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I have a line going off the origin in a direction defined by angles $(\phi,\theta)$, the latter being the azimuthal angle. Around this line, I have a cone, which "heads off" in the same direction as the line, and has a certain opening angle $\alpha$ . The cone is cut up into a certain number of spherical sector layers of constant thickness, and an arbitrary density function describes how many points should be generated in each of these sectors.

Sorry for the long setup. Now, I have a difference of two spherical sectors, which is pointed in a direction $(\phi,\theta)$, whose smaller end is facing the origin, and whose edges form an angle $\alpha$. I want to generate $N$ points uniformly within it.

I first tried the naïve, wrong method, which was uniformly distributing all their coordinates, as in $\phi-\alpha/2<\phi_{point}<\phi+\alpha/2$, repeating the same for $\theta$, and keeping the distance from the origin between the top and bottom ends of the frustrum.

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  • $\begingroup$ I don't get if you want to simulate a uniform distribution over a conical frustum or over the difference of two spherical sectors. $\endgroup$ Jul 8 '15 at 14:07
  • $\begingroup$ You have a point. I guess my usage of the term "frustrum" was misguided. I am looking at the difference of two spherical sectors. $\endgroup$
    – toasty
    Jul 8 '15 at 14:10
  • $\begingroup$ Assuming I understood your problem in the right way, I proved it is enough to manipulate three indipendent random variables, uniformly distributed over $[0,1]$, to simulate a uniform distribution over the difference of two spherical sectors. $\endgroup$ Jul 8 '15 at 15:10
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Let $S$ be the set of points on a sphere that are at distance at most $d$ from the north pole, $O$ the centre of the sphere, $R$ its radius. Assume that you want to simulate a uniform distribution over the region given by digging a distance $h$ from $S$ towards $O$. Then it is sufficient to simulate a uniform distribution over $S$, then the radial distribution. About the first task: to simulate a uniform distribution over a disk, it is sufficient to simulate a uniform distribution for the angle, then the radial distribution for such a disk.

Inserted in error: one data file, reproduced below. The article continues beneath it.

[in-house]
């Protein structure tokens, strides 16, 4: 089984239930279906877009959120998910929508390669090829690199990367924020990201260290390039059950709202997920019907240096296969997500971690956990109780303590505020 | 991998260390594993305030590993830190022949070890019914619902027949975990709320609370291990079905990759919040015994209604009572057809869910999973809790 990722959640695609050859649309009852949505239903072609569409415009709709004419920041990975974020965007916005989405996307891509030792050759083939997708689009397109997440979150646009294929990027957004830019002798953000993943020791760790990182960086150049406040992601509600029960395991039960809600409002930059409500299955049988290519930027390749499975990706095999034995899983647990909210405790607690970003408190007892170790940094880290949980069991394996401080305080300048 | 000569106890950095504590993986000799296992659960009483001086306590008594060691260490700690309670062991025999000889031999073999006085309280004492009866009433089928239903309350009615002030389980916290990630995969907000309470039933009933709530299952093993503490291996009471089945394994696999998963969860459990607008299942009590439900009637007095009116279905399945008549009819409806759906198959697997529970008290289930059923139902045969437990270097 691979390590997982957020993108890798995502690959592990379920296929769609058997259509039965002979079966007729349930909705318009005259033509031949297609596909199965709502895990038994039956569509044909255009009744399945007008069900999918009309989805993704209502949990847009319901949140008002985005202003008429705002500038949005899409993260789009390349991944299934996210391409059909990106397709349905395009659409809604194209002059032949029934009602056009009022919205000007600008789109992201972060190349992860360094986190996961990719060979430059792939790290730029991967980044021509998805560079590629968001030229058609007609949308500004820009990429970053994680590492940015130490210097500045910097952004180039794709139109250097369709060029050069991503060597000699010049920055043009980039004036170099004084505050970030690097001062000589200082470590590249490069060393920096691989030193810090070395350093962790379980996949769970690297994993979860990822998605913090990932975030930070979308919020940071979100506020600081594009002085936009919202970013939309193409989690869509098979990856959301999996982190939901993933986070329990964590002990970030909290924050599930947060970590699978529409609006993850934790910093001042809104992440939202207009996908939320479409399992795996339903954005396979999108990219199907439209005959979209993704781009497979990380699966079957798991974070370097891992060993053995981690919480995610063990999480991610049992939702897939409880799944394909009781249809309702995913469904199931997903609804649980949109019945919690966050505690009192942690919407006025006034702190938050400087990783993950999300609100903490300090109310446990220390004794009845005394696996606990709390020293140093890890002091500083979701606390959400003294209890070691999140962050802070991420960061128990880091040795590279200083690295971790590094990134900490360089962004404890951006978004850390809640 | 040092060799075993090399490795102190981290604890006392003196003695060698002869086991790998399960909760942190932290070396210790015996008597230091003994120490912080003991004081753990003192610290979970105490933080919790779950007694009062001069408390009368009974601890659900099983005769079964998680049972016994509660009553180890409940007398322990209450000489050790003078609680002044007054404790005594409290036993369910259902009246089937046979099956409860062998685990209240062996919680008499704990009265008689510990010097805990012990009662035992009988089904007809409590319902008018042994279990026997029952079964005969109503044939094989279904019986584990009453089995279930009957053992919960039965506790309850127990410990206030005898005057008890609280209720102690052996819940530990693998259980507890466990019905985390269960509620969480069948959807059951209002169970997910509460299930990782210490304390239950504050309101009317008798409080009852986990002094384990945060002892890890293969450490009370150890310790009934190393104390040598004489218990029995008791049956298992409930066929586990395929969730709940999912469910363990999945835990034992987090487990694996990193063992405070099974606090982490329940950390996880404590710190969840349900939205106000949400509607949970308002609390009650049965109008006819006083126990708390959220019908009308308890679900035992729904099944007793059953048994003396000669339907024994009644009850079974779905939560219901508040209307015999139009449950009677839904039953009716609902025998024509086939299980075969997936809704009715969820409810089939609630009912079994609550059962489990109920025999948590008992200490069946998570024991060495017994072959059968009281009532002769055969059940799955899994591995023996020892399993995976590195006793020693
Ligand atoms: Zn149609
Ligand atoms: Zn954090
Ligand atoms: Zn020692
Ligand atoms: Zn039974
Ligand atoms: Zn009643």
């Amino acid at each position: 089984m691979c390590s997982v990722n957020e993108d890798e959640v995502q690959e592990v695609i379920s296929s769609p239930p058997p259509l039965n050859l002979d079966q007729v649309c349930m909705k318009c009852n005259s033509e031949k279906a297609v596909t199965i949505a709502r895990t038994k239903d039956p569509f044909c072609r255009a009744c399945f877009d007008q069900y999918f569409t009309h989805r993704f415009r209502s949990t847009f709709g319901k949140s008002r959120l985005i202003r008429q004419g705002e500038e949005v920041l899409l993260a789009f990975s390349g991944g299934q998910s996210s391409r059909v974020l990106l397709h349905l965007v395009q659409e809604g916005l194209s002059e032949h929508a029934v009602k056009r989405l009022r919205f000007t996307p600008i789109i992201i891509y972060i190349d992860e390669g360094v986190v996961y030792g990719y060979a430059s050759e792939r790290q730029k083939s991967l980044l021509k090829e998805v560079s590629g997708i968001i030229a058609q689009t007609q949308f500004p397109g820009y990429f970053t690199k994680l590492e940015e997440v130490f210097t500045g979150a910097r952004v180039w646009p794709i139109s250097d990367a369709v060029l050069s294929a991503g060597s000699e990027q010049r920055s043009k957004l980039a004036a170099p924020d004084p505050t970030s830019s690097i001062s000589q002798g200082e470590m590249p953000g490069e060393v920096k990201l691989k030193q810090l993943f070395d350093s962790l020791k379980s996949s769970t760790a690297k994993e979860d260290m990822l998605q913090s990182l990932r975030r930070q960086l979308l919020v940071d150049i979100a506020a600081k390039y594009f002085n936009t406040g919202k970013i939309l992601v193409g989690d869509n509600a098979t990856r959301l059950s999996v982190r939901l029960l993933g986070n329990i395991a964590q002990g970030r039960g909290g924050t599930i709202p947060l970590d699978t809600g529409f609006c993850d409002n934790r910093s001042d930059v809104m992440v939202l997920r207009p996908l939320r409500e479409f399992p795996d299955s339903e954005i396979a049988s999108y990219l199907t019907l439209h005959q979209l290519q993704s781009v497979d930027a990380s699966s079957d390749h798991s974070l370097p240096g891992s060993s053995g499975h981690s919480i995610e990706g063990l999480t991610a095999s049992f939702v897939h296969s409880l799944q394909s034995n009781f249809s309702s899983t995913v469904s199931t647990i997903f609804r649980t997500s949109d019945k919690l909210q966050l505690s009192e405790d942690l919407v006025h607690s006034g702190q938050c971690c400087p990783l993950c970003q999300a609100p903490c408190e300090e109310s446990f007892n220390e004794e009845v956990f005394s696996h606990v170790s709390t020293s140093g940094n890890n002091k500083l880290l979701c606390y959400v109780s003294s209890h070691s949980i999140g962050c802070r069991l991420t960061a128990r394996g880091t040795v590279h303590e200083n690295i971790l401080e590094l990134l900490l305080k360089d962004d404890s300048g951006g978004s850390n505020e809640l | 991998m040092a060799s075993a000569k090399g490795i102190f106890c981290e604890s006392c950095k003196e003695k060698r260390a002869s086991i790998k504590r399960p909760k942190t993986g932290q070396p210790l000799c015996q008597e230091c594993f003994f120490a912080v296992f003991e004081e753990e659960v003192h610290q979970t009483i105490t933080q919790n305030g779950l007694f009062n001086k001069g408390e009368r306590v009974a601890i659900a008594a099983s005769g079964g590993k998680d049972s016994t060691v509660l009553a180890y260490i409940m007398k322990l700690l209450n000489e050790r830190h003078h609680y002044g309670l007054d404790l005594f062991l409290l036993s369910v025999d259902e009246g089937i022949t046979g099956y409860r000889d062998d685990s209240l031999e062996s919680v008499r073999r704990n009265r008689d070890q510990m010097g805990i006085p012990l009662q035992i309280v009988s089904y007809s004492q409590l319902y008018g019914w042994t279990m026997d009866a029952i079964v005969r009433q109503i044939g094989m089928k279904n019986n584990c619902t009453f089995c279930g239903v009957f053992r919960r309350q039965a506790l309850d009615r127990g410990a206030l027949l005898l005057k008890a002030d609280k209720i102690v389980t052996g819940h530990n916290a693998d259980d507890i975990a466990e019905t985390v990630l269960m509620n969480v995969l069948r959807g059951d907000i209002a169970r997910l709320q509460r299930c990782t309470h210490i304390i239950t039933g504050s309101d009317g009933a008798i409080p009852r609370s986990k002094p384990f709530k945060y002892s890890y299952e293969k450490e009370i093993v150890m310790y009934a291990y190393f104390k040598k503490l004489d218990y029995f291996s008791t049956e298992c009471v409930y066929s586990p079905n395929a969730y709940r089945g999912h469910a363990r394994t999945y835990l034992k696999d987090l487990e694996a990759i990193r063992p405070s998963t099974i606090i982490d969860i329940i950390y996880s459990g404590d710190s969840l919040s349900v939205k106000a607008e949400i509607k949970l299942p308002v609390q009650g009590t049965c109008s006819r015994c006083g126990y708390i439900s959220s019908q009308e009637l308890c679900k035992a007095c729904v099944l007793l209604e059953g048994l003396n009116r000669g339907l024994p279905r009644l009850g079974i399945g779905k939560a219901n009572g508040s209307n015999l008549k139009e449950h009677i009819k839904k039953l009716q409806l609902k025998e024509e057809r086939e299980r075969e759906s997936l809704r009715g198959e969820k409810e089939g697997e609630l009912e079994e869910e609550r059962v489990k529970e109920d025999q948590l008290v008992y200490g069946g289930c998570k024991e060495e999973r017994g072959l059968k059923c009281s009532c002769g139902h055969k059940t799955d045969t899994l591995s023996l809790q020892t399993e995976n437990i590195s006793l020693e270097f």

If we have a uniform distribution over the unit $2$-dimensional disk, the density function of the distance from the centre is supported on $[0,1]$ and given by $f(x)=2x$. So, if $A,B$ are two independent random variables uniformly distributed over $[0,1]$, $$ \sqrt{A}\, e^{2\pi i B} $$ is a random point in the unit disk with respect to the uniform distribution.

Over the unit $3$-dimensional disk, the density function of the distance from the centre is supported on $[0,1]$ and given by $f(x)=3x^2$. That is the density of $\sqrt[3]{C}$, if $C$ is a uniformly distributed random variable over $[0,1]$.

Summarizing, to simulate a uniform distribution over our region we just need three independent random variables $A,B,C$ uniformly distributed over $[0,1],[0,1],[(R-h)^3,R^3]$.
$$ d\sqrt{A}e^{2\pi i B} $$ is the point on $S$ from which we start digging, $\sqrt[3]{C}$ is the distance from the centre of the sphere we reach.

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    $\begingroup$ That all seems correct to me. I'll have to try implementing it, and I'll get back to this board with results. Thanks a bunch! $\endgroup$
    – toasty
    Jul 8 '15 at 15:17
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Unless your cone is very flat (cone angle at apex near $\pi$,), then simply surrounding your frustum by a rectangular box, generating random points in the box, and retaining only those points inside the frustum, will work reasonably quickly:


Frustum
Above I generated points in an upright frustum, which would then be easy to move out to wherever you desire in 3D.
(After OP clarification): Here is a paper on your problem (which I cannot access easily):

Stefanescu, Stefan V. "Generating uniform random points inside a cone." Monte Carlo Methods and Applications 6.2 (2000): 115-130. (Journal link.)

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  • $\begingroup$ I guess I have to provide some context. I need to optimize this process as much as possible, since it's within a program which is doing a bunch of other work-heavy stuff (simulating stars in the nearby Milky Way). So I worry a Monte-Carlo approach will not be efficient enough. $\endgroup$
    – toasty
    Jul 8 '15 at 14:28
  • $\begingroup$ Now that seems helpful. I'll try getting access to it. $\endgroup$
    – toasty
    Jul 8 '15 at 14:53

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